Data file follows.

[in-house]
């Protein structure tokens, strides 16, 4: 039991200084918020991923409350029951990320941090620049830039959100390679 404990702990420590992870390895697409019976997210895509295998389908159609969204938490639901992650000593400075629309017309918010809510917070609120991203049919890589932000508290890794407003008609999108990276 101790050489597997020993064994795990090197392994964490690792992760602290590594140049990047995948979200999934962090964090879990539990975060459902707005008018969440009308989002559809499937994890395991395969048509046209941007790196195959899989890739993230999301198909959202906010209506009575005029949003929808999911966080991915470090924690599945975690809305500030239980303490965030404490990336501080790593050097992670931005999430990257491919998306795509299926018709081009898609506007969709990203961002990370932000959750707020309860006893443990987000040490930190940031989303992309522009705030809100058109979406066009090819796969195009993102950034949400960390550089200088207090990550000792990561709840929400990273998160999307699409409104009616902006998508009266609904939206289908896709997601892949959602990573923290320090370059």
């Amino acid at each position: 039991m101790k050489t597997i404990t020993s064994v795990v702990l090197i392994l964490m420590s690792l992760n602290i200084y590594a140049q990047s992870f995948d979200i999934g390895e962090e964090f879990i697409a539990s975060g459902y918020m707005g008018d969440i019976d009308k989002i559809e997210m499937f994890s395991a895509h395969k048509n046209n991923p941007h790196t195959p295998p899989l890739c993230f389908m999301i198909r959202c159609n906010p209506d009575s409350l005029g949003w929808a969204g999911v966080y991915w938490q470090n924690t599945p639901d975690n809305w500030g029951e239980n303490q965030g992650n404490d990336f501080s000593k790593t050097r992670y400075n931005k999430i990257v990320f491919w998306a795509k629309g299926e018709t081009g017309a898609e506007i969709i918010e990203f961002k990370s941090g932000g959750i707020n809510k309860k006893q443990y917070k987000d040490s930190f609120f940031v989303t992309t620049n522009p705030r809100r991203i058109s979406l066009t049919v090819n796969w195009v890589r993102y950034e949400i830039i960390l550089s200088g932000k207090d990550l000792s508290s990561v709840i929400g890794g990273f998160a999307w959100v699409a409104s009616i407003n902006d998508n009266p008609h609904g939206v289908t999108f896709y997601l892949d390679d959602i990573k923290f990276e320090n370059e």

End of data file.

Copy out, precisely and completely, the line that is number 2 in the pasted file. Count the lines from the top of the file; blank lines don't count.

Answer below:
């Protein structure tokens, strides 16, 4: 039991200084918020991923409350029951990320941090620049830039959100390679 404990702990420590992870390895697409019976997210895509295998389908159609969204938490639901992650000593400075629309017309918010809510917070609120991203049919890589932000508290890794407003008609999108990276 101790050489597997020993064994795990090197392994964490690792992760602290590594140049990047995948979200999934962090964090879990539990975060459902707005008018969440009308989002559809499937994890395991395969048509046209941007790196195959899989890739993230999301198909959202906010209506009575005029949003929808999911966080991915470090924690599945975690809305500030239980303490965030404490990336501080790593050097992670931005999430990257491919998306795509299926018709081009898609506007969709990203961002990370932000959750707020309860006893443990987000040490930190940031989303992309522009705030809100058109979406066009090819796969195009993102950034949400960390550089200088207090990550000792990561709840929400990273998160999307699409409104009616902006998508009266609904939206289908896709997601892949959602990573923290320090370059």